The last country to gain its independence was Zimbabwe on April 18, 1980 and look at the disaster that has laid waste to it because of despotic leaders.
So many countries throughout Africa since gaining their independence have gone the same way.
I am sure of one thing and that is if you have corrupt leaders that go unchecked and political corruption by government officials for illegitimate private gain then the country will surely crumble and history has shown this to be true too many times.
South Africa’s infrastructure is surely crumbling.
Eskom, the largest producer of electricity in Africa, is the largest of South Africa’s state owned enterprises. The company is divided into Generation, Transmission and Distribution divisions and together Eskom generates approximately 95% of electricity used in South Africa.
In 2019, it was announced that Eskom was to be split up into three distinct nationally owned entities due to huge debts and poor reliability of supply. Only this week Debbie Els said:
“Eskom workers on site received free food parcels everyday. WHY?
There was an agreement with Eskom, that after one year they would be receiving hot meals instead of food parcels. MPS-JV employees are now upset at not receiving hot meals as promised.
And yesterday they protested by throwing their food parcels at management! Now you might get an idea why Eskom needed billions of dollars. Daily, thousands of employees at Medupi receive free food, on top of free accommodation, transport, etc.
Considering 900,000 people lost their jobs last year and how many millions of people are living in poverty and don’t know where their next meal is coming from this photo here explains it all. Now you have a clear picture of the 35% increase by Eskom for the next 3 years. If these people can be so blatant about what they want from Eskom then why can’t we as a society stand up to Eskom and not just accept their increases every time they cry out that they don’t have funds.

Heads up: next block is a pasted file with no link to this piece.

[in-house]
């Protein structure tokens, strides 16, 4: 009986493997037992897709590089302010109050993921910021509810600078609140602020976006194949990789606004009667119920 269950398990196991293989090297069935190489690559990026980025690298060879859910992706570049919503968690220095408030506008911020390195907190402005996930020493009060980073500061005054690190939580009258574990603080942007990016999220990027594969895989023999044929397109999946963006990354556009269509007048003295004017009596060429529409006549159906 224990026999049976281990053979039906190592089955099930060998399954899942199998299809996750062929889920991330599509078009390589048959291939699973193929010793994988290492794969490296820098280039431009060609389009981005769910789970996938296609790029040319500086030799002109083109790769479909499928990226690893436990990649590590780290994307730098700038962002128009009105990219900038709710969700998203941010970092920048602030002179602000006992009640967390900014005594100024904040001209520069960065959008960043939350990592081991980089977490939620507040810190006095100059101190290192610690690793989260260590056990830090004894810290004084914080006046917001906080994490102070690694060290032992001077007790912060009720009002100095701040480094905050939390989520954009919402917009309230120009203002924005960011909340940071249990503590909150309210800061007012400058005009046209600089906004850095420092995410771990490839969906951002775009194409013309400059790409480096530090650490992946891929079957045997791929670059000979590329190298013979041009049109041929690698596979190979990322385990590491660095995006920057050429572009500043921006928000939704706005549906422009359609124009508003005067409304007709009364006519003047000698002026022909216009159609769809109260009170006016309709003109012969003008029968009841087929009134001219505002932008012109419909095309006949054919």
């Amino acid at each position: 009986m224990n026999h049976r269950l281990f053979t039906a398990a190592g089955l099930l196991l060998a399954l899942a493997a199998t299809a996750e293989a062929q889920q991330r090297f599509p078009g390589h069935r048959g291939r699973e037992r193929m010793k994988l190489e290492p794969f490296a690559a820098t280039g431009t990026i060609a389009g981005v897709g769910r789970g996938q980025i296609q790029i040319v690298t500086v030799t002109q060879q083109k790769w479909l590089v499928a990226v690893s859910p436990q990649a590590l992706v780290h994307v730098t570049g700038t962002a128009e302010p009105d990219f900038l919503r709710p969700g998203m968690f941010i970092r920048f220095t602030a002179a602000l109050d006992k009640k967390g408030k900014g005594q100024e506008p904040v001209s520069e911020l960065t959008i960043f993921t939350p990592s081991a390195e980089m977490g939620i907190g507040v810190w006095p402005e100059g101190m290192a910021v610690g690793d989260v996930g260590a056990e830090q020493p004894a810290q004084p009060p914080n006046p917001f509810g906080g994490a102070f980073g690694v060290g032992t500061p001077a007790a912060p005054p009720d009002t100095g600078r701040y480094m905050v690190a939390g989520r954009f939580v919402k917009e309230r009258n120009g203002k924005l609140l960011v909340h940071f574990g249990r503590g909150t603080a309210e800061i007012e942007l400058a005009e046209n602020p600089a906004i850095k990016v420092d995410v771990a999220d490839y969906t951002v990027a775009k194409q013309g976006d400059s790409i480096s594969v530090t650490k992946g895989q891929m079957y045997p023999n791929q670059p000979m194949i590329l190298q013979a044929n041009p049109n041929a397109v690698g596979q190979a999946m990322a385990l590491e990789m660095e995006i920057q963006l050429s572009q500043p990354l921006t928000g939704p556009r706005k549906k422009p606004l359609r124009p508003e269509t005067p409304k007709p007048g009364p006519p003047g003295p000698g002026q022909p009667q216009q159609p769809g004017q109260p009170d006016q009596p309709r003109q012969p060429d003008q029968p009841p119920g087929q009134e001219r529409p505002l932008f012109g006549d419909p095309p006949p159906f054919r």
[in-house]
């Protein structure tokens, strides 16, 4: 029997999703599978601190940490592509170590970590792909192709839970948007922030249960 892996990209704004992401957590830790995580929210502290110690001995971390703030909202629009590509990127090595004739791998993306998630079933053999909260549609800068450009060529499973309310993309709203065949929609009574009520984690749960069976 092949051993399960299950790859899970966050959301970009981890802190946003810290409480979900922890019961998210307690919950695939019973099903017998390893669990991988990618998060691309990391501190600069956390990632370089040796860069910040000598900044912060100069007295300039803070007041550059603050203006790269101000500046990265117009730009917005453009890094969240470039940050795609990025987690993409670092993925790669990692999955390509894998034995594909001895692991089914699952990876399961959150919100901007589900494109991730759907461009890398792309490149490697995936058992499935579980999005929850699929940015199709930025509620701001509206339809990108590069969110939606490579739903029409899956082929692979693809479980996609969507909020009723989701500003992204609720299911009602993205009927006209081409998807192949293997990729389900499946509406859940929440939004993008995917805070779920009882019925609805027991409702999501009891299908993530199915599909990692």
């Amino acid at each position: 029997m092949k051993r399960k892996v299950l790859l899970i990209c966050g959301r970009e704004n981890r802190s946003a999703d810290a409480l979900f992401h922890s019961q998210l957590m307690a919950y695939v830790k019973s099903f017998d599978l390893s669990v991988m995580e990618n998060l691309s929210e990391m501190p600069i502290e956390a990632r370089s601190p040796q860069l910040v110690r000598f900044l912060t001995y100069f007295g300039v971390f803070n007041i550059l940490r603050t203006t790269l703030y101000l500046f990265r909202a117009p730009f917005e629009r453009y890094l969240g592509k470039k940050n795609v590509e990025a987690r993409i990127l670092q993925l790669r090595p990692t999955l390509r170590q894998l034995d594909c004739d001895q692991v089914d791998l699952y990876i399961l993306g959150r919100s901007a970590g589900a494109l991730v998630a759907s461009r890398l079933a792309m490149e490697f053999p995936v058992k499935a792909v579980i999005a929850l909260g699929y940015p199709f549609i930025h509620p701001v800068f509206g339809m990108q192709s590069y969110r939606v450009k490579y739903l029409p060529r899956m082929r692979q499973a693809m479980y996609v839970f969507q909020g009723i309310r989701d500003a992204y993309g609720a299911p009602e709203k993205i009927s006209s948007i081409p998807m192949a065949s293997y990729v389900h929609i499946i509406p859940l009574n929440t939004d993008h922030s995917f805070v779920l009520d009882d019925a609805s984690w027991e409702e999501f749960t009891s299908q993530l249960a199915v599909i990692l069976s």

Why are they making their problem ours and squeezing the most out of us? We are working very hard for ourselves and our families, not for Eskom”.
Eskom workers throwing away new food parcels
With the economy at junk status. The ruling party now actively seeking to change the constitution to expropriate land without compensation. 200 farms have already been earmarked. The farmers are gathering arms along with groups that are also actively gaining members and firepower every day. Even though they are a minority group, they will not take this lying down.
Their people are being brutally tortured, raped and murdered in the worst cases anyone has ever seen and the media does not report any of it. The government makes sure of that.
Infrastructure is being destroyed daily by rioting and angry protesters.
Poverty has become such an enormous crisis, with all the illegal immigrants, that people are now just taking what they want.
If anyone tries to stop them they break down, loot and burn things downs.
Eskom the only electricity supplier is billions in debt but still pays their CEO millions in undeserved bonuses.
The education system is collapsing with over 60 students to a class and nowhere near enough teachers available. They keep lowering the pass rate to get more pupils to pass. There are not enough schools or resources.
And still the masses are burning down schools.
The state hospitals are dirty, under resourced and running out of doctors as they are all leaving the country and the ones left cannot shoulder the enormous burden. The hospitals put patients on the floor on dirty blankets and they are horrible filthy places.
The taxpayers who are keeping the country afloat are fast becoming a smaller and smaller group as people are flooding out of the country. The government is taxing every single thing they can think of and keeping increasing the price of fuel. Something has to give and it is becoming ever harder to survive.
The racial crisis is reaching a boiling point and people are now being sentenced to jail for things they say. A woman was thrown of an airplane and fired for a private text she sent to a friend. Another woman was sentenced to three months in jail for using the word “kaffir”.
Social media is being blown up with all the horrifying racial hate posts going around.
All in all the country is a complete disaster waiting to dissolve into civil war. With the appalling farm attacks, illiteracy and ignorance, corruption and poor governance and seemingly utter chaos that continue to tear South Africa apart. Nelson Mandela’s dream of an “ideal” and “free” society, is far from reality in today’s South Africa.
If a solution is not found and soon, what is happening will continue to spiral out of control and another civil war, will unfurl that surely will become a genocide.